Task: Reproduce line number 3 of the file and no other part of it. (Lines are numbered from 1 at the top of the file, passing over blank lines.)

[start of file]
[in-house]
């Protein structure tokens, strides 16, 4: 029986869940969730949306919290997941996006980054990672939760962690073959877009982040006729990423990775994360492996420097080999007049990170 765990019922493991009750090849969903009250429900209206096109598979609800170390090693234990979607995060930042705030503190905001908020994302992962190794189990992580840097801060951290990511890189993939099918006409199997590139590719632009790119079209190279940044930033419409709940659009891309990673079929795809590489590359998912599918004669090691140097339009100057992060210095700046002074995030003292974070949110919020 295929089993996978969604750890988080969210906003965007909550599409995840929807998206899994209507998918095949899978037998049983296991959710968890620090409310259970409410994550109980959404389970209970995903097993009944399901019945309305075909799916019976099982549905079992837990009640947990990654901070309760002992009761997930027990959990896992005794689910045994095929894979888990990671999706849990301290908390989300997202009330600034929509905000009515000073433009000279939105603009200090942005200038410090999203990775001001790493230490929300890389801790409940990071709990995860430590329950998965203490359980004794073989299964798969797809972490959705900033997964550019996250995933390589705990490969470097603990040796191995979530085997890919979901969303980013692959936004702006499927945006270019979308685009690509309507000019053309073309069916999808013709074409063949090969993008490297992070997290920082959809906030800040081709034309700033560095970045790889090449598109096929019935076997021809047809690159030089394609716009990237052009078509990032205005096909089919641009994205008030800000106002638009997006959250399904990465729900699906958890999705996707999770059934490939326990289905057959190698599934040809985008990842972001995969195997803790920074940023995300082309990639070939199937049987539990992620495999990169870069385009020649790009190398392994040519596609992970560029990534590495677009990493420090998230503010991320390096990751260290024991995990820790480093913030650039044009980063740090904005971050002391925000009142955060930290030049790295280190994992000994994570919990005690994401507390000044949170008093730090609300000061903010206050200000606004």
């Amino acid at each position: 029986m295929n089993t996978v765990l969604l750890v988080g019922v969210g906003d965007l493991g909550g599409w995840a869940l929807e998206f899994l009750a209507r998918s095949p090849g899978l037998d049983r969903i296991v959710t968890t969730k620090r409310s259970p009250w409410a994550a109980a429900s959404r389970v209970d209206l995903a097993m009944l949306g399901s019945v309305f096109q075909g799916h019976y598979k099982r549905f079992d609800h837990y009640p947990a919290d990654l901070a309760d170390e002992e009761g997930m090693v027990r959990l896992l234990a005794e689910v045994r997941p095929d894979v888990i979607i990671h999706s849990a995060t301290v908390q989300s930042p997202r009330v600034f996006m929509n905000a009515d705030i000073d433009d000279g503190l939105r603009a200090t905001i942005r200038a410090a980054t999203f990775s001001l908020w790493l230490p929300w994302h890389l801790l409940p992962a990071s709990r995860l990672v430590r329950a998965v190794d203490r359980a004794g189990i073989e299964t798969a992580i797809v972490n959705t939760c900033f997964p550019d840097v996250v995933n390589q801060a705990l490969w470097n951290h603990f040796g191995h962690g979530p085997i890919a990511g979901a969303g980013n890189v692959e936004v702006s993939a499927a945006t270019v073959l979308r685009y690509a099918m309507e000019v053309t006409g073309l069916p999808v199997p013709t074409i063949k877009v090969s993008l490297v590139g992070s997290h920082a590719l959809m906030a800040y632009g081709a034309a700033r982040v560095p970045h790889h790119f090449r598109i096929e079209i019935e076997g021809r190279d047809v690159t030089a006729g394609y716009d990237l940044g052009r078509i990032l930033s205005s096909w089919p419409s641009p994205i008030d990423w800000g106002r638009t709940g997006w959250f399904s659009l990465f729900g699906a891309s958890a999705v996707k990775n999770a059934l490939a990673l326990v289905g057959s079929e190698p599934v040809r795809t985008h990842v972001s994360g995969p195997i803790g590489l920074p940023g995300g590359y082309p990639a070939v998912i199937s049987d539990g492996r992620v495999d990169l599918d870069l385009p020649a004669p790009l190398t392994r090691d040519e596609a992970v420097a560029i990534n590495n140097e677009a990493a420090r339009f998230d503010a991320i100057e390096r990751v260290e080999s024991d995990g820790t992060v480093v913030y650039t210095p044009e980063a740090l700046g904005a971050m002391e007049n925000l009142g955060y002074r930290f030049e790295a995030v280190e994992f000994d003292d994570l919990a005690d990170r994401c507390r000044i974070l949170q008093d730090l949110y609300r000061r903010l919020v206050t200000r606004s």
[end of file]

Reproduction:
């Amino acid at each position: 029986m295929n089993t996978v765990l969604l750890v988080g019922v969210g906003d965007l493991g909550g599409w995840a869940l929807e998206f899994l009750a209507r998918s095949p090849g899978l037998d049983r969903i296991v959710t968890t969730k620090r409310s259970p009250w409410a994550a109980a429900s959404r389970v209970d209206l995903a097993m009944l949306g399901s019945v309305f096109q075909g799916h019976y598979k099982r549905f079992d609800h837990y009640p947990a919290d990654l901070a309760d170390e002992e009761g997930m090693v027990r959990l896992l234990a005794e689910v045994r997941p095929d894979v888990i979607i990671h999706s849990a995060t301290v908390q989300s930042p997202r009330v600034f996006m929509n905000a009515d705030i000073d433009d000279g503190l939105r603009a200090t905001i942005r200038a410090a980054t999203f990775s001001l908020w790493l230490p929300w994302h890389l801790l409940p992962a990071s709990r995860l990672v430590r329950a998965v190794d203490r359980a004794g189990i073989e299964t798969a992580i797809v972490n959705t939760c900033f997964p550019d840097v996250v995933n390589q801060a705990l490969w470097n951290h603990f040796g191995h962690g979530p085997i890919a990511g979901a969303g980013n890189v692959e936004v702006s993939a499927a945006t270019v073959l979308r685009y690509a099918m309507e000019v053309t006409g073309l069916p999808v199997p013709t074409i063949k877009v090969s993008l490297v590139g992070s997290h920082a590719l959809m906030a800040y632009g081709a034309a700033r982040v560095p970045h790889h790119f090449r598109i096929e079209i019935e076997g021809r190279d047809v690159t030089a006729g394609y716009d990237l940044g052009r078509i990032l930033s205005s096909w089919p419409s641009p994205i008030d990423w800000g106002r638009t709940g997006w959250f399904s659009l990465f729900g699906a891309s958890a999705v996707k990775n999770a059934l490939a990673l326990v289905g057959s079929e190698p599934v040809r795809t985008h990842v972001s994360g995969p195997i803790g590489l920074p940023g995300g590359y082309p990639a070939v998912i199937s049987d539990g492996r992620v495999d990169l599918d870069l385009p020649a004669p790009l190398t392994r090691d040519e596609a992970v420097a560029i990534n590495n140097e677009a990493a420090r339009f998230d503010a991320i100057e390096r990751v260290e080999s024991d995990g820790t992060v480093v913030y650039t210095p044009e980063a740090l700046g904005a971050m002391e007049n925000l009142g955060y002074r930290f030049e790295a995030v280190e994992f000994d003292d994570l919990a005690d990170r994401c507390r000044i974070l949170q008093d730090l949110y609300r000061r903010l919020v206050t200000r606004s």